Business News: De Grisogono Declares Bankruptcy

Fallout from Luanda Leaks.

Swiss jeweller De Grisogono, which in its prime was one of the most extravagant brands on the planet, has just filed for bankruptcy in Geneva, as a result of Luanda Leaks, the financial scandal that has engulfed Isabel dos Santos, the daughter of Angola’s former president, reports Swiss newspapers Tribune de Geneve and Le Temps.

Luanda Leaks, a trove of leaked documents published by investigative news organisation ICIJ, revealed Angolan state funds were allegedly channeled to Ms dos Santos, helping make her the richest woman in Africa. Even before the leaked documents, Ms dos Santos and her family were already under pressure from her father’s successor, who has vowed to root out corruption in the oil-rich African nation.

According to the documents, a portion of went to fund De Grisogono, which was acquired by a Angolan investors in 2012. The investment was led by Ms dos Santos’ husband, Sindika Dokolo, but allegedly funded by Sodiam, Angola’s state-owned diamond company. With De Grisogono continuing to lose money since 2012, the brand’s owners had been hawking De Grisogono for some time with no luck, and Luanda Leaks were the final nail in the coffin – the brand declared bankruptcy on Tuesday, January 28, 2020.

The King of Black Diamonds

Founded by Fawaz Gruosi in 1993, De Grisogono was perhaps most famous for its incredibly lavish annual party at the Cannes Film Festival – reputedly costing as much as 3 million francs in some years – that everyone who was anyone attended.

Once synonymous with its liberal use of black diamonds – before De Grisogono black diamonds were unwanted – the brand exemplified the luxury boom of the early 2000s. But despite being larger than life, De Grisogono was a small player in the high-end jewellery business, with only about 100 million francs of annual revenue at its peak, about half of which came from watches (which included the stylish New Retro). The brand started to founder after the financial crisis of 2008, particularly with Mr Gruosi’s turbocharged expenditure on parties and private jets.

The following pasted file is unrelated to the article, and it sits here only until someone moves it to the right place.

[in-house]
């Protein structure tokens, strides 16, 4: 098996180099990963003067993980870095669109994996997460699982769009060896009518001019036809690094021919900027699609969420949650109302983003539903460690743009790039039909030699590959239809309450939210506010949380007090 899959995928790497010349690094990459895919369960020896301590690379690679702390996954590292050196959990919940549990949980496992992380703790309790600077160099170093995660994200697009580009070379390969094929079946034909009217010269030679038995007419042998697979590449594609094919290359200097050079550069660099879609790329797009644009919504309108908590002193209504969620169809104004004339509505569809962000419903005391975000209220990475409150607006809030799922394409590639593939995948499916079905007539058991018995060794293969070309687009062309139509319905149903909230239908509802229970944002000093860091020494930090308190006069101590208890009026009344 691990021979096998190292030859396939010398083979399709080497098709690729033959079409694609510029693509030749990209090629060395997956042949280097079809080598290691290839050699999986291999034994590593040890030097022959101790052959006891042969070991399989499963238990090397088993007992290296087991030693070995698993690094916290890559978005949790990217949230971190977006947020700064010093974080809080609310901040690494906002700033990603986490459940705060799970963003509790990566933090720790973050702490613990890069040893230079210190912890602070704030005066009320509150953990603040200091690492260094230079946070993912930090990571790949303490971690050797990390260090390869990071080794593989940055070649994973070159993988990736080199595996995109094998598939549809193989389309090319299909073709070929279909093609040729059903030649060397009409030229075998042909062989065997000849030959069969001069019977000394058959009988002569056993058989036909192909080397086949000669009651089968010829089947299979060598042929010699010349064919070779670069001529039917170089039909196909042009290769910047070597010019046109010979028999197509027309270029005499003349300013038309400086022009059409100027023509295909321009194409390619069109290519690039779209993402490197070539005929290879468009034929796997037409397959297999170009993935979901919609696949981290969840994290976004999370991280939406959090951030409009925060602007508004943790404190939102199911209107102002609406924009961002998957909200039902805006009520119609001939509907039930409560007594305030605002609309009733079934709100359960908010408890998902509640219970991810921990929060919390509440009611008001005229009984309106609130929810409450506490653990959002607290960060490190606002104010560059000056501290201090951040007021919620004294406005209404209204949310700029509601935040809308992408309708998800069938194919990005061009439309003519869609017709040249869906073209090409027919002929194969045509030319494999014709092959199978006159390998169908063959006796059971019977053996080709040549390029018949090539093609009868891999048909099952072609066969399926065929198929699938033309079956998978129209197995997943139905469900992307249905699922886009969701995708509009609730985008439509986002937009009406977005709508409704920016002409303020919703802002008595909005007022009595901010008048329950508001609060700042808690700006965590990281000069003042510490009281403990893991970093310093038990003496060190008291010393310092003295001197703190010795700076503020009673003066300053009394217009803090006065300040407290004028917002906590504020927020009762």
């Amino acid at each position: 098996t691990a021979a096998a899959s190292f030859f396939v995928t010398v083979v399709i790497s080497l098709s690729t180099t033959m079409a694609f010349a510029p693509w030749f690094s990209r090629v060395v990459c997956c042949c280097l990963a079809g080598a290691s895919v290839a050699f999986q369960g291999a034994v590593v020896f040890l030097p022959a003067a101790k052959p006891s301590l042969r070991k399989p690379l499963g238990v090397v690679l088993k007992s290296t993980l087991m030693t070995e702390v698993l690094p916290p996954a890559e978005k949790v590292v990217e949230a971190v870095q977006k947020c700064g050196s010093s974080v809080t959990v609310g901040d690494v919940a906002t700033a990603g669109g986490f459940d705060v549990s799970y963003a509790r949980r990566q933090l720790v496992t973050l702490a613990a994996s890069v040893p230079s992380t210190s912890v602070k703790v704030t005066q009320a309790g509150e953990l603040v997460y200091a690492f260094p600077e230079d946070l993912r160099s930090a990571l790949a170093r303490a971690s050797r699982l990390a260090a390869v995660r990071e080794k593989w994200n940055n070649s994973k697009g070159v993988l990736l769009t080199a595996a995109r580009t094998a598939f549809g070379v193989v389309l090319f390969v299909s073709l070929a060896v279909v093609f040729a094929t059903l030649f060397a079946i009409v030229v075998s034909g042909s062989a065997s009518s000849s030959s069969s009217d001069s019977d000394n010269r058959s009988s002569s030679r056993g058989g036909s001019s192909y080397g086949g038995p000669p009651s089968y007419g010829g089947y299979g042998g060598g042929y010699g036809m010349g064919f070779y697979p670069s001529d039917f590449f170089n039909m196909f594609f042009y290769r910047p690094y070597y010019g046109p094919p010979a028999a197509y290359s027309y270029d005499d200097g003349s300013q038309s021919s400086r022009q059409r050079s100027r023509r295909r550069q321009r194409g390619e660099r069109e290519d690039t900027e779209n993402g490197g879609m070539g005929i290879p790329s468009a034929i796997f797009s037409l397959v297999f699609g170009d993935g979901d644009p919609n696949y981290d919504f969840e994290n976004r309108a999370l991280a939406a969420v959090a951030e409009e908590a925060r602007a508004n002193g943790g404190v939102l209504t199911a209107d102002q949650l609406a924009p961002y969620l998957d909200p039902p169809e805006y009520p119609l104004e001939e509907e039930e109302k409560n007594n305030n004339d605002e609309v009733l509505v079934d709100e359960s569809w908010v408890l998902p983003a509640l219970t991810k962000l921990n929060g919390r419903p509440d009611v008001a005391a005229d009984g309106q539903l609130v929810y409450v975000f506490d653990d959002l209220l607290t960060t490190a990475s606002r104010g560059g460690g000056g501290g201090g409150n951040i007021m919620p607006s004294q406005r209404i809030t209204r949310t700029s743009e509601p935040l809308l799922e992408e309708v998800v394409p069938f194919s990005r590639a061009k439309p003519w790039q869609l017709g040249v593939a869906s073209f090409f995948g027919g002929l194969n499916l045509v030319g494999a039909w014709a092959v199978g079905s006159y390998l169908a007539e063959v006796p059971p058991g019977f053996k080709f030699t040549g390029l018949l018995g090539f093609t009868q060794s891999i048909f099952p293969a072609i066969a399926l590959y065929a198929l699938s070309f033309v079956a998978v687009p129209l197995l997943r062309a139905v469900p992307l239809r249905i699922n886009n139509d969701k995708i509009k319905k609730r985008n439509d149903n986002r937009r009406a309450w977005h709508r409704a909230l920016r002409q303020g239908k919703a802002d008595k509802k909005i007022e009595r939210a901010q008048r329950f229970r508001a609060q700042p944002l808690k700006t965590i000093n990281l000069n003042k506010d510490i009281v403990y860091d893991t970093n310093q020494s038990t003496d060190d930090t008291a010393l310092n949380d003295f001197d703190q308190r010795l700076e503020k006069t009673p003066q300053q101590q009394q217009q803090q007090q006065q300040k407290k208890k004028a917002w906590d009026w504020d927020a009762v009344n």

A lifeline arrived in 2012 with the Angolan investors who reportedly paid 100 million Swiss francs for a 75% stake in De Grisogono, leaving Mr Gruosi holding much of the rest. At the time, the rationale behind the acquisition was simple: vertical integration of the business, with diamonds going from mines in Angola to De Grisogono’s boutiques in Geneva and a dozen other cities.

But according to Luanda Leaks, most of the 100 million francs used to fund the takeover and subsequent losses of another 100 million Swiss francs came from Sodiam – much of it borrowed by Sodiam from a bank owned by Ms dos Santos.

Now its bankruptcy leaves 65 employees out of work, as well as unpaid debts of 1.4 million francs suppliers in Switzerland, mainly makers of watch components.

A constant throughout it all – he finally departed the brand in mid 2019 – was the charismatic Fawaz Gruosi, born in Beirut to a Lebanese father and Italian mother, but who grew up in Italy. A famed ladies’ man who started in the jewellery business as a teenager, Mr Gruosi started De Grisogono with two partners, but was able to buy them out in 1996 with the help of Caroline Scheufele – his third wife and also the daughter of Chopard owner Karl Scheufele.

The Chopard connection no doubt aided the development of De Grisogono, but by 2014 Chopard had exited its half of the business by selling it back to Mr Gruosi and his investors, with Mr Gruosi and Ms Scheufele having parted ways some years before. And now it appears it is also the end of De Grisogono itself.


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Hands-On: Urwerk UR-100 Gunmetal

The space marine's watch.

Last year Urwerk launched the UR-100 SpaceTime, a watch that installed the brand’s signature wandering hours satellite display in newly designed watch case. Unsurprisingly the UR-100 SpaceTime became a brisk seller, not only because it is the most affordable model in the catalogue, but also because its case is compact and relatively conventional in shape, making it the most wearable Urwerk watch by far.

And so Urwerk has followed up with the UR-100 Gunmetal, a new variant that arrives just four months after four months after the model was launched. It feels a little bit too soon for another edition, but the Gunmetal is different enough – and the original versions are almost sold out – that it can be forgiven.

Steel in disguise

While the case of the new UR-100 remains the same design, the finish is unusual. The material looks like titanium, even up close it resembles titanium, but in the hand it is obviously too heavy to be titanium.